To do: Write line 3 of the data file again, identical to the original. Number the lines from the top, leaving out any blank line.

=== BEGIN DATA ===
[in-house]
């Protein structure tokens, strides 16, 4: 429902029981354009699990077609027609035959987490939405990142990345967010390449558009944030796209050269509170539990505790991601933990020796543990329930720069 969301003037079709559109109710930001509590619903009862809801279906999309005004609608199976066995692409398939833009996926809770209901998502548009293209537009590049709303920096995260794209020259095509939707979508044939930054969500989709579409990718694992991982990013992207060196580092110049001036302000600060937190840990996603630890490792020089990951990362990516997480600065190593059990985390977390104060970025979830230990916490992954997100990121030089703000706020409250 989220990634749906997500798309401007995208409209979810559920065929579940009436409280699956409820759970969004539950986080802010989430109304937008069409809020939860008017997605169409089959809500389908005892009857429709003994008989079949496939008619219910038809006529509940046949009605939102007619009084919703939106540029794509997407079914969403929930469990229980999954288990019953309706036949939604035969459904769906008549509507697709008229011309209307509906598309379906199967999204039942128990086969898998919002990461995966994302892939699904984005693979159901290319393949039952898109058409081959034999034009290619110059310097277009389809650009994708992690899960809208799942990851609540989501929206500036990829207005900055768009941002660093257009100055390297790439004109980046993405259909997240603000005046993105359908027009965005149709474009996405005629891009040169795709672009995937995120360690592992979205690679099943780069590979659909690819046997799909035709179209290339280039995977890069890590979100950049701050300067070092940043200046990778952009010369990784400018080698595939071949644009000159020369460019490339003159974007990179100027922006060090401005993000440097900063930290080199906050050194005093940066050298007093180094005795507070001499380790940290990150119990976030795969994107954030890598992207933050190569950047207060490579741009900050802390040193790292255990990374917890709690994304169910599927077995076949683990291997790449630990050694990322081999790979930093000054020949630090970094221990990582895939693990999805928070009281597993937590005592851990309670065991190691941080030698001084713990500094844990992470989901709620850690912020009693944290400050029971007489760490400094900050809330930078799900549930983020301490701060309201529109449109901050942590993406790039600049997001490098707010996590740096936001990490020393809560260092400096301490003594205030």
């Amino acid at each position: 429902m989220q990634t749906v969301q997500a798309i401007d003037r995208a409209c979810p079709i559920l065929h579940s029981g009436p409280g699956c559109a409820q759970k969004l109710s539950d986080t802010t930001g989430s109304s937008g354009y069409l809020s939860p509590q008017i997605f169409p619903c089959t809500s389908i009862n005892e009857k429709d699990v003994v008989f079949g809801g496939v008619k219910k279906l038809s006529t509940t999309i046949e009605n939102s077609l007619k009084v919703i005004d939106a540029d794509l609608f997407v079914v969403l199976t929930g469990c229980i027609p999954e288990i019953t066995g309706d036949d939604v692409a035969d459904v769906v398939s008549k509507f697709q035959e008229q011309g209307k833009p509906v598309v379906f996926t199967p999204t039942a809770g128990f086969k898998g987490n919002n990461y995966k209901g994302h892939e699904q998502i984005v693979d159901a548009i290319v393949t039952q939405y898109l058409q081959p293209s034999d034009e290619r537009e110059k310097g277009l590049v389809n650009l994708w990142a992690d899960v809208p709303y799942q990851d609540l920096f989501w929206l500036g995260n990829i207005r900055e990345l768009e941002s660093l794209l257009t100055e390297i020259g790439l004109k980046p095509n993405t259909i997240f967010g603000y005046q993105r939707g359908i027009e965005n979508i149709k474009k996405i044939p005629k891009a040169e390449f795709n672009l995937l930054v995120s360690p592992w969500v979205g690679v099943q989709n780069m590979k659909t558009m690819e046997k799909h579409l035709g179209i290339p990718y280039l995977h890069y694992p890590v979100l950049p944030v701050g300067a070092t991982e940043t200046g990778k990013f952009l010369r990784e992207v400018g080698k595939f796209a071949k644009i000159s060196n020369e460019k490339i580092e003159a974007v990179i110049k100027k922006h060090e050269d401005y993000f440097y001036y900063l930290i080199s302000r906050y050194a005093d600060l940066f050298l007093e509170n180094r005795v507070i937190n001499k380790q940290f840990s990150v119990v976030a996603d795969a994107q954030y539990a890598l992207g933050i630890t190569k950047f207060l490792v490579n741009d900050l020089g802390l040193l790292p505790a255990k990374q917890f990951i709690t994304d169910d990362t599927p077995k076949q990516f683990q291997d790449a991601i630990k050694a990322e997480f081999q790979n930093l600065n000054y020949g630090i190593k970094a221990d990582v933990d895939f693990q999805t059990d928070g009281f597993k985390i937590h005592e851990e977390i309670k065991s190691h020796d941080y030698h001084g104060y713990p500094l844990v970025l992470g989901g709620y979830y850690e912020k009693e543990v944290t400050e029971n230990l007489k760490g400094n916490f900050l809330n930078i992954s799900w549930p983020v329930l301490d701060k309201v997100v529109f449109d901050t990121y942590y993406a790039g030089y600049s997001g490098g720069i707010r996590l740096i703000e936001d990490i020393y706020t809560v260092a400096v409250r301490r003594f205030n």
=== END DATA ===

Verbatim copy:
């Amino acid at each position: 429902m989220q990634t749906v969301q997500a798309i401007d003037r995208a409209c979810p079709i559920l065929h579940s029981g009436p409280g699956c559109a409820q759970k969004l109710s539950d986080t802010t930001g989430s109304s937008g354009y069409l809020s939860p509590q008017i997605f169409p619903c089959t809500s389908i009862n005892e009857k429709d699990v003994v008989f079949g809801g496939v008619k219910k279906l038809s006529t509940t999309i046949e009605n939102s077609l007619k009084v919703i005004d939106a540029d794509l609608f997407v079914v969403l199976t929930g469990c229980i027609p999954e288990i019953t066995g309706d036949d939604v692409a035969d459904v769906v398939s008549k509507f697709q035959e008229q011309g209307k833009p509906v598309v379906f996926t199967p999204t039942a809770g128990f086969k898998g987490n919002n990461y995966k209901g994302h892939e699904q998502i984005v693979d159901a548009i290319v393949t039952q939405y898109l058409q081959p293209s034999d034009e290619r537009e110059k310097g277009l590049v389809n650009l994708w990142a992690d899960v809208p709303y799942q990851d609540l920096f989501w929206l500036g995260n990829i207005r900055e990345l768009e941002s660093l794209l257009t100055e390297i020259g790439l004109k980046p095509n993405t259909i997240f967010g603000y005046q993105r939707g359908i027009e965005n979508i149709k474009k996405i044939p005629k891009a040169e390449f795709n672009l995937l930054v995120s360690p592992w969500v979205g690679v099943q989709n780069m590979k659909t558009m690819e046997k799909h579409l035709g179209i290339p990718y280039l995977h890069y694992p890590v979100l950049p944030v701050g300067a070092t991982e940043t200046g990778k990013f952009l010369r990784e992207v400018g080698k595939f796209a071949k644009i000159s060196n020369e460019k490339i580092e003159a974007v990179i110049k100027k922006h060090e050269d401005y993000f440097y001036y900063l930290i080199s302000r906050y050194a005093d600060l940066f050298l007093e509170n180094r005795v507070i937190n001499k380790q940290f840990s990150v119990v976030a996603d795969a994107q954030y539990a890598l992207g933050i630890t190569k950047f207060l490792v490579n741009d900050l020089g802390l040193l790292p505790a255990k990374q917890f990951i709690t994304d169910d990362t599927p077995k076949q990516f683990q291997d790449a991601i630990k050694a990322e997480f081999q790979n930093l600065n000054y020949g630090i190593k970094a221990d990582v933990d895939f693990q999805t059990d928070g009281f597993k985390i937590h005592e851990e977390i309670k065991s190691h020796d941080y030698h001084g104060y713990p500094l844990v970025l992470g989901g709620y979830y850690e912020k009693e543990v944290t400050e029971n230990l007489k760490g400094n916490f900050l809330n930078i992954s799900w549930p983020v329930l301490d701060k309201v997100v529109f449109d901050t990121y942590y993406a790039g030089y600049s997001g490098g720069i707010r996590l740096i703000e936001d990490i020393y706020t809560v260092a400096v409250r301490r003594f205030n």